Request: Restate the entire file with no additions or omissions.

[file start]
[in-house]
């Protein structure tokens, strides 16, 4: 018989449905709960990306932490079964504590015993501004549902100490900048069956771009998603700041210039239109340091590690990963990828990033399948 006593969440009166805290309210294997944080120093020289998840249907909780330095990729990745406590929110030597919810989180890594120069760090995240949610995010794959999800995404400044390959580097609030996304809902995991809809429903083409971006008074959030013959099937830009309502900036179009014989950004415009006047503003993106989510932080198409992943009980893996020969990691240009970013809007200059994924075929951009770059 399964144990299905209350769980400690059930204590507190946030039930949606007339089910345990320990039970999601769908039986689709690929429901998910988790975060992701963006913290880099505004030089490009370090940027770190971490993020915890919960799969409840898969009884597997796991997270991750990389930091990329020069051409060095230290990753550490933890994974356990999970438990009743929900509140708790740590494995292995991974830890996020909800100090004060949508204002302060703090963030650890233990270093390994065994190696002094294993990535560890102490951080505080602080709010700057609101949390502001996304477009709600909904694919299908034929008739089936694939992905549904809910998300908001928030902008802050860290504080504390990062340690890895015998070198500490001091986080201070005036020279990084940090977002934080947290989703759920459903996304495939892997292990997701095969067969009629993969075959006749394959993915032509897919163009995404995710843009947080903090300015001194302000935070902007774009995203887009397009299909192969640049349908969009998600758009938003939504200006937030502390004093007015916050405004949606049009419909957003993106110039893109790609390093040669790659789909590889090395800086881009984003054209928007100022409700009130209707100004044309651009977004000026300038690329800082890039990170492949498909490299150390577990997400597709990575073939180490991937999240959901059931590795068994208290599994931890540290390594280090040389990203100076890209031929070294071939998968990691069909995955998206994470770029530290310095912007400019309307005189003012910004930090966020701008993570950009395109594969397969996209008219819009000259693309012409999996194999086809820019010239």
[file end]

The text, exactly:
[in-house]
């Protein structure tokens, strides 16, 4: 018989449905709960990306932490079964504590015993501004549902100490900048069956771009998603700041210039239109340091590690990963990828990033399948 006593969440009166805290309210294997944080120093020289998840249907909780330095990729990745406590929110030597919810989180890594120069760090995240949610995010794959999800995404400044390959580097609030996304809902995991809809429903083409971006008074959030013959099937830009309502900036179009014989950004415009006047503003993106989510932080198409992943009980893996020969990691240009970013809007200059994924075929951009770059 399964144990299905209350769980400690059930204590507190946030039930949606007339089910345990320990039970999601769908039986689709690929429901998910988790975060992701963006913290880099505004030089490009370090940027770190971490993020915890919960799969409840898969009884597997796991997270991750990389930091990329020069051409060095230290990753550490933890994974356990999970438990009743929900509140708790740590494995292995991974830890996020909800100090004060949508204002302060703090963030650890233990270093390994065994190696002094294993990535560890102490951080505080602080709010700057609101949390502001996304477009709600909904694919299908034929008739089936694939992905549904809910998300908001928030902008802050860290504080504390990062340690890895015998070198500490001091986080201070005036020279990084940090977002934080947290989703759920459903996304495939892997292990997701095969067969009629993969075959006749394959993915032509897919163009995404995710843009947080903090300015001194302000935070902007774009995203887009397009299909192969640049349908969009998600758009938003939504200006937030502390004093007015916050405004949606049009419909957003993106110039893109790609390093040669790659789909590889090395800086881009984003054209928007100022409700009130209707100004044309651009977004000026300038690329800082890039990170492949498909490299150390577990997400597709990575073939180490991937999240959901059931590795068994208290599994931890540290390594280090040389990203100076890209031929070294071939998968990691069909995955998206994470770029530290310095912007400019309307005189003012910004930090966020701008993570950009395109594969397969996209008219819009000259693309012409999996194999086809820019010239």